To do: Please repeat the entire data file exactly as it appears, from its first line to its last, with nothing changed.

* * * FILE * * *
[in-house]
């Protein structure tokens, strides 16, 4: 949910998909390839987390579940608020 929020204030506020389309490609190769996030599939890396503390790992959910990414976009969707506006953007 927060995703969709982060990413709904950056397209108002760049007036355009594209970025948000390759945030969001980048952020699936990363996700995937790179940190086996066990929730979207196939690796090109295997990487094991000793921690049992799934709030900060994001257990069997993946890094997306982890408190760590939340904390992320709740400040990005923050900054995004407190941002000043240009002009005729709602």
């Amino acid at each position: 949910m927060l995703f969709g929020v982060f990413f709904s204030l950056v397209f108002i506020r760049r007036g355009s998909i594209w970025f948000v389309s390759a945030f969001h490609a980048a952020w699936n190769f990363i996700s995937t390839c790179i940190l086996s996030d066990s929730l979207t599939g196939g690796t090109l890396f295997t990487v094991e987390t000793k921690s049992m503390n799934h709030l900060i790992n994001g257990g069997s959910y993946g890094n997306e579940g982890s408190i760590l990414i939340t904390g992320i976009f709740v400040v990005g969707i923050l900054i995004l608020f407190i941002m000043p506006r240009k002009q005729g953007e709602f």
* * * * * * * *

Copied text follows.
[in-house]
């Protein structure tokens, strides 16, 4: 949910998909390839987390579940608020 929020204030506020389309490609190769996030599939890396503390790992959910990414976009969707506006953007 927060995703969709982060990413709904950056397209108002760049007036355009594209970025948000390759945030969001980048952020699936990363996700995937790179940190086996066990929730979207196939690796090109295997990487094991000793921690049992799934709030900060994001257990069997993946890094997306982890408190760590939340904390992320709740400040990005923050900054995004407190941002000043240009002009005729709602």
């Amino acid at each position: 949910m927060l995703f969709g929020v982060f990413f709904s204030l950056v397209f108002i506020r760049r007036g355009s998909i594209w970025f948000v389309s390759a945030f969001h490609a980048a952020w699936n190769f990363i996700s995937t390839c790179i940190l086996s996030d066990s929730l979207t599939g196939g690796t090109l890396f295997t990487v094991e987390t000793k921690s049992m503390n799934h709030l900060i790992n994001g257990g069997s959910y993946g890094n997306e579940g982890s408190i760590l990414i939340t904390g992320i976009f709740v400040v990005g969707i923050l900054i995004l608020f407190i941002m000043p506006r240009k002009q005729g953007e709602f």